For the Church at the time of Luther misunderstood, and had corrupted, the truth of God’s forgiveness and love and faithfulness.  Instead insisting that forgiveness and restoration for the believer back into God’s good graces was dependent on what you did – in effect, the bride making herself desirable to her husband again.  And so in order to merit forgiveness, you had to buy your way back into God’s favor, or work yourself back into God’s favor, or show by your actions that you were really, really, really sorry and plead for God to take you back.  Or another way was to get one of God’s friends, the saints, or Jesus’ mother Mary, to plead for you and convince God to take you back.  And God, generously and condescendingly, would take you back once you proved you really meant it, and were really worthy!


And, you know, we ridicule that attitude sometimes – or a lot! – and wonder how they could think such a thing!  . . .  But we do it, too . . . only in a little different way.  But we too, if you’re honest with yourself, think that we can make ourselves lovable, and that we can mostly keep the Law, and improve, and do better, and show God that we’re worthy of His forgiveness and His taking us back.  And perhaps we think that because of what we heard from Romans, that “all have sinned and fall short of the glory of God,” and we think that doesn’t sound so bad!  For “falling short” means that we almost made it, right?  Just fell a little short; just need a little help . . .  But try telling that to your spouse!  That you were just a little adulterous; that you almost kept your vow; that you’re improving . . .  Would that make it all better?  And even if it did, the first time, what would happen when you fell again, and again, and again?  . . .  What would happen if our relationship with God depended on us?


But thankfully, it doesn’t depend on us!  On us making ourselves worthy, or improving ourselves, or proving that we’re lovable.  That’s not what God is like at all.  The Scriptures speak of God as a loving, forgiving, and faithful husband.  Not a demanding tyrant of a God, of whom we have to be afraid and wonder whether we’re good enough for Him, but a husband who takes care of and makes His bride glorious and radiant and clean.  A God so dedicated to His people, that rather than lose us to sin and death and the power of the devil, He instead came to take us all over again, and to (in a sense) renew His vow to us at the altar of the cross.  And in Jesus Christ, He did.  Not demanding repayment for our sins, but making payment for us.  Not shaming us for our spiritual adultery, but taking that shame upon Himself.  Not divorcing us for our unfaithfulness, but being forsaken in our place.  And because our Groom laid down His life for us – for us tainted brides, stained full of sin – we are forgiven.  We did nothing to deserve such a gift, our Saviour did it all.  It is as we read in the book of Ephesians, “Christ loved [us] and gave Himself up for [us], that He might sanctify [us], having cleansed [us] by the washing of water with the word, so that He might present [us] to Himself in splendor, without spot or wrinkle or any such thing, that [we] might be holy and without blemish.” (Eph. 5:25-27)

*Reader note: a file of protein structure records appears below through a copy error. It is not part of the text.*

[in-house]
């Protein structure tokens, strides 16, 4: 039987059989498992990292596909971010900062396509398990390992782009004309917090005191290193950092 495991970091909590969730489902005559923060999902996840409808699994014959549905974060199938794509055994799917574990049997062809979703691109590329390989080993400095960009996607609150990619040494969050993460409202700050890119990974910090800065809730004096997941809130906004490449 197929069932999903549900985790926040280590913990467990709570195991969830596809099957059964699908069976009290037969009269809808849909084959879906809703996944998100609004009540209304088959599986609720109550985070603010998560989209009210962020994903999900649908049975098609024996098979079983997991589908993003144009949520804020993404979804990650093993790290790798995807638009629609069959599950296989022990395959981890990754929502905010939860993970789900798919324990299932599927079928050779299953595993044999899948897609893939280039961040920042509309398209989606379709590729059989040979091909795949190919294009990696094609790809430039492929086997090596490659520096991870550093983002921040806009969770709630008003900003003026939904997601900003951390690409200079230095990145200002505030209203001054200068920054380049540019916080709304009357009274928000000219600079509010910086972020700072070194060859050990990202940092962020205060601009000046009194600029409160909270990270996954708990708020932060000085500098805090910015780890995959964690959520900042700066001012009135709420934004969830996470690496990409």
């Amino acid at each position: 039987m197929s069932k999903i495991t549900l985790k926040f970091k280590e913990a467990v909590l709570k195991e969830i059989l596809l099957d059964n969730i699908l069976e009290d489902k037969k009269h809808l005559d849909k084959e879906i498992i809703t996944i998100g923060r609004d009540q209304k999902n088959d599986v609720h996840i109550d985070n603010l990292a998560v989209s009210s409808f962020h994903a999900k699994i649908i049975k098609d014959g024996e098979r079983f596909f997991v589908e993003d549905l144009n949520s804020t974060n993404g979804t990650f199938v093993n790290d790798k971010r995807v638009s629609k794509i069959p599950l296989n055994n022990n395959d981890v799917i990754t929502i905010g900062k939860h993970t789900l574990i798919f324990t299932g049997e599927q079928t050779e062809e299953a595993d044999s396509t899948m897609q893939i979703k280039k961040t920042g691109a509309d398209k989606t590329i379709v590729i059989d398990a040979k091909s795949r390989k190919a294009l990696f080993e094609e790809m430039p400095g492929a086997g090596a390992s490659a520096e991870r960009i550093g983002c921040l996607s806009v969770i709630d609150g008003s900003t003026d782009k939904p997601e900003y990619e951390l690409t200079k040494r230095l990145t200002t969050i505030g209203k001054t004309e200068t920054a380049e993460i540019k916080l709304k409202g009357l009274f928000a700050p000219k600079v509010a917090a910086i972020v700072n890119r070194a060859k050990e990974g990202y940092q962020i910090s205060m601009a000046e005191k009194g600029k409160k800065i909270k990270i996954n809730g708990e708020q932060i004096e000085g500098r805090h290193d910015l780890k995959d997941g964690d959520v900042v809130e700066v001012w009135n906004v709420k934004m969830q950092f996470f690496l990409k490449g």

“Yes, not only do I keep my promise and forgive you, but I would marry you all over again.”


And when you understand that, you understand the meaning of Jesus’ words in the Holy Gospel that we heard earlier, when Jesus said, “If you abide in my word, you are truly my disciples, and you will know the truth, and the truth will set you free.”  For the Word of God and His Truth tell us that He is a faithful husband to His bride, the Church, and therefore we know that His vow to us is certain and good.  We have the security of knowing that when we approach Him in repentance as broken and sinful beings, He will not send us away in shame or divorce us, but will forgive us and welcome us back.  And so we are free.  Free of the burden of having to prove ourselves worthy; of having to earn His love and forgiveness; of having to make ourselves acceptable to Him.  No, He has set us free from that, so that rather than earning His love, we can return His love.  To Him, and to each other.


Once Luther realized that, and once you realize that, it changes your life.  It started a Reformation.  And just think – every week, you get to hear it again!  That you are forgiven and made clean.  Your wedding gown made white in the blood of the Lamb.  The love of God for you.  Joining in the wedding feast He has here prepared for you, as He feeds you and rejoices in you.  . . .  Can we even begin to comprehend the love of God here for us? 


And realize even more, that this has only just begun!  Because of the resurrection of Jesus and our resurrection in Him, you are in His love and feast with Him not only here, but even forever, in Heaven.  His resurrection means that not even death can part us from Him, but that we can look forward to the feast and celebration and love that has no end!


That’s what this day is all about.  A day we celebrate not ourselves, or a man, or an event, but the wonderful Gospel that has set us free.  “And if the Son sets you free, you are free indeed!”



In the Name of the Father, and of the (+) Son, and of the Holy Spirit.  Amen.


Now the peace of God which passes all understanding, keep your hearts and minds through faith in Christ Jesus our Lord.  Amen.